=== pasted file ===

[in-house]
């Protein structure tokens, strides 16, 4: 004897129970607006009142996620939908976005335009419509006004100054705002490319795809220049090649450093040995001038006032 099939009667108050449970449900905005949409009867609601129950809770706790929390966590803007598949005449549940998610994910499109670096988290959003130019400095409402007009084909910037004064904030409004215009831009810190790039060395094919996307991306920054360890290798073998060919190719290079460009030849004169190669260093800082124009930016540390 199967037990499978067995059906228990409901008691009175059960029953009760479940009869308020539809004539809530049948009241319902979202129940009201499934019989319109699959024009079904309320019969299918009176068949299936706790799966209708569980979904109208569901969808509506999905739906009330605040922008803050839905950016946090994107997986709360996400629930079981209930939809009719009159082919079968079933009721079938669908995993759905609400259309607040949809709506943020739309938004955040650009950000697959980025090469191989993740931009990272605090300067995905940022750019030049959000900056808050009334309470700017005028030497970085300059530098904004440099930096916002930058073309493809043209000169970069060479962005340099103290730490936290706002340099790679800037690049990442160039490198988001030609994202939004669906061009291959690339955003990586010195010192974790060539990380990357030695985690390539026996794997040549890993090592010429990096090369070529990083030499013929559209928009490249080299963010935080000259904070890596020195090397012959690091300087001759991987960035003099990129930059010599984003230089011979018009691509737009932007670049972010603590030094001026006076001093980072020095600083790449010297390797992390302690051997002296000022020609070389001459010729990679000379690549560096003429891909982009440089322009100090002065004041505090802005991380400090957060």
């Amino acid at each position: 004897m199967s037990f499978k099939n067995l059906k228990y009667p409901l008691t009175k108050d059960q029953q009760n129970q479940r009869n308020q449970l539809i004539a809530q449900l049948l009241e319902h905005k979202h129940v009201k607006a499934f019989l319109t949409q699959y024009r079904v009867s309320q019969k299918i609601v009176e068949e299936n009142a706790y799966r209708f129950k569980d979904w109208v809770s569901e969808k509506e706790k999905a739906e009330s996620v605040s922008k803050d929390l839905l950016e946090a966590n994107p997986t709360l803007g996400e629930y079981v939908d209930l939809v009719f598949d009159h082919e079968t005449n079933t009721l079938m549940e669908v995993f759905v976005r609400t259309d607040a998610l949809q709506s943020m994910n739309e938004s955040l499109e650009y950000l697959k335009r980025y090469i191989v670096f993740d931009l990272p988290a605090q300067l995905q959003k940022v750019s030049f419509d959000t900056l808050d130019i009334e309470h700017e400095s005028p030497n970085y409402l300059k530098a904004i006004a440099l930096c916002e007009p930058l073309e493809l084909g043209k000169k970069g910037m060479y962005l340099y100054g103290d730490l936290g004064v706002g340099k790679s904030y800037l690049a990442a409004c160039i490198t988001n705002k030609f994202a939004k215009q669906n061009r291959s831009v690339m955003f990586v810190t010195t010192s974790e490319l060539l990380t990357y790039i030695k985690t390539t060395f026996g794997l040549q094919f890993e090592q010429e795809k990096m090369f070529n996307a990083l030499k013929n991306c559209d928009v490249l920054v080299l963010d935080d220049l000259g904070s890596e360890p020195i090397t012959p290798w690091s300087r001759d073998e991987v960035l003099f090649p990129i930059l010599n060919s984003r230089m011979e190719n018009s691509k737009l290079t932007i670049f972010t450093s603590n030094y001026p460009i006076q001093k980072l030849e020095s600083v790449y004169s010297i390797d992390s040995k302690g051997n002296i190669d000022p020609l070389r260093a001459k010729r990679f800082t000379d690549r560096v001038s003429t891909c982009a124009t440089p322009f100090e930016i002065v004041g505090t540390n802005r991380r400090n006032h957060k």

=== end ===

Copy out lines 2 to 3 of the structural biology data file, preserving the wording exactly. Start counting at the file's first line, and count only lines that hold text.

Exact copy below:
């Protein structure tokens, strides 16, 4: 004897129970607006009142996620939908976005335009419509006004100054705002490319795809220049090649450093040995001038006032 099939009667108050449970449900905005949409009867609601129950809770706790929390966590803007598949005449549940998610994910499109670096988290959003130019400095409402007009084909910037004064904030409004215009831009810190790039060395094919996307991306920054360890290798073998060919190719290079460009030849004169190669260093800082124009930016540390 199967037990499978067995059906228990409901008691009175059960029953009760479940009869308020539809004539809530049948009241319902979202129940009201499934019989319109699959024009079904309320019969299918009176068949299936706790799966209708569980979904109208569901969808509506999905739906009330605040922008803050839905950016946090994107997986709360996400629930079981209930939809009719009159082919079968079933009721079938669908995993759905609400259309607040949809709506943020739309938004955040650009950000697959980025090469191989993740931009990272605090300067995905940022750019030049959000900056808050009334309470700017005028030497970085300059530098904004440099930096916002930058073309493809043209000169970069060479962005340099103290730490936290706002340099790679800037690049990442160039490198988001030609994202939004669906061009291959690339955003990586010195010192974790060539990380990357030695985690390539026996794997040549890993090592010429990096090369070529990083030499013929559209928009490249080299963010935080000259904070890596020195090397012959690091300087001759991987960035003099990129930059010599984003230089011979018009691509737009932007670049972010603590030094001026006076001093980072020095600083790449010297390797992390302690051997002296000022020609070389001459010729990679000379690549560096003429891909982009440089322009100090002065004041505090802005991380400090957060």
């Amino acid at each position: 004897m199967s037990f499978k099939n067995l059906k228990y009667p409901l008691t009175k108050d059960q029953q009760n129970q479940r009869n308020q449970l539809i004539a809530q449900l049948l009241e319902h905005k979202h129940v009201k607006a499934f019989l319109t949409q699959y024009r079904v009867s309320q019969k299918i609601v009176e068949e299936n009142a706790y799966r209708f129950k569980d979904w109208v809770s569901e969808k509506e706790k999905a739906e009330s996620v605040s922008k803050d929390l839905l950016e946090a966590n994107p997986t709360l803007g996400e629930y079981v939908d209930l939809v009719f598949d009159h082919e079968t005449n079933t009721l079938m549940e669908v995993f759905v976005r609400t259309d607040a998610l949809q709506s943020m994910n739309e938004s955040l499109e650009y950000l697959k335009r980025y090469i191989v670096f993740d931009l990272p988290a605090q300067l995905q959003k940022v750019s030049f419509d959000t900056l808050d130019i009334e309470h700017e400095s005028p030497n970085y409402l300059k530098a904004i006004a440099l930096c916002e007009p930058l073309e493809l084909g043209k000169k970069g910037m060479y962005l340099y100054g103290d730490l936290g004064v706002g340099k790679s904030y800037l690049a990442a409004c160039i490198t988001n705002k030609f994202a939004k215009q669906n061009r291959s831009v690339m955003f990586v810190t010195t010192s974790e490319l060539l990380t990357y790039i030695k985690t390539t060395f026996g794997l040549q094919f890993e090592q010429e795809k990096m090369f070529n996307a990083l030499k013929n991306c559209d928009v490249l920054v080299l963010d935080d220049l000259g904070s890596e360890p020195i090397t012959p290798w690091s300087r001759d073998e991987v960035l003099f090649p990129i930059l010599n060919s984003r230089m011979e190719n018009s691509k737009l290079t932007i670049f972010t450093s603590n030094y001026p460009i006076q001093k980072l030849e020095s600083v790449y004169s010297i390797d992390s040995k302690g051997n002296i190669d000022p020609l070389r260093a001459k010729r990679f800082t000379d690549r560096v001038s003429t891909c982009a124009t440089p322009f100090e930016i002065v004041g505090t540390n802005r991380r400090n006032h957060k």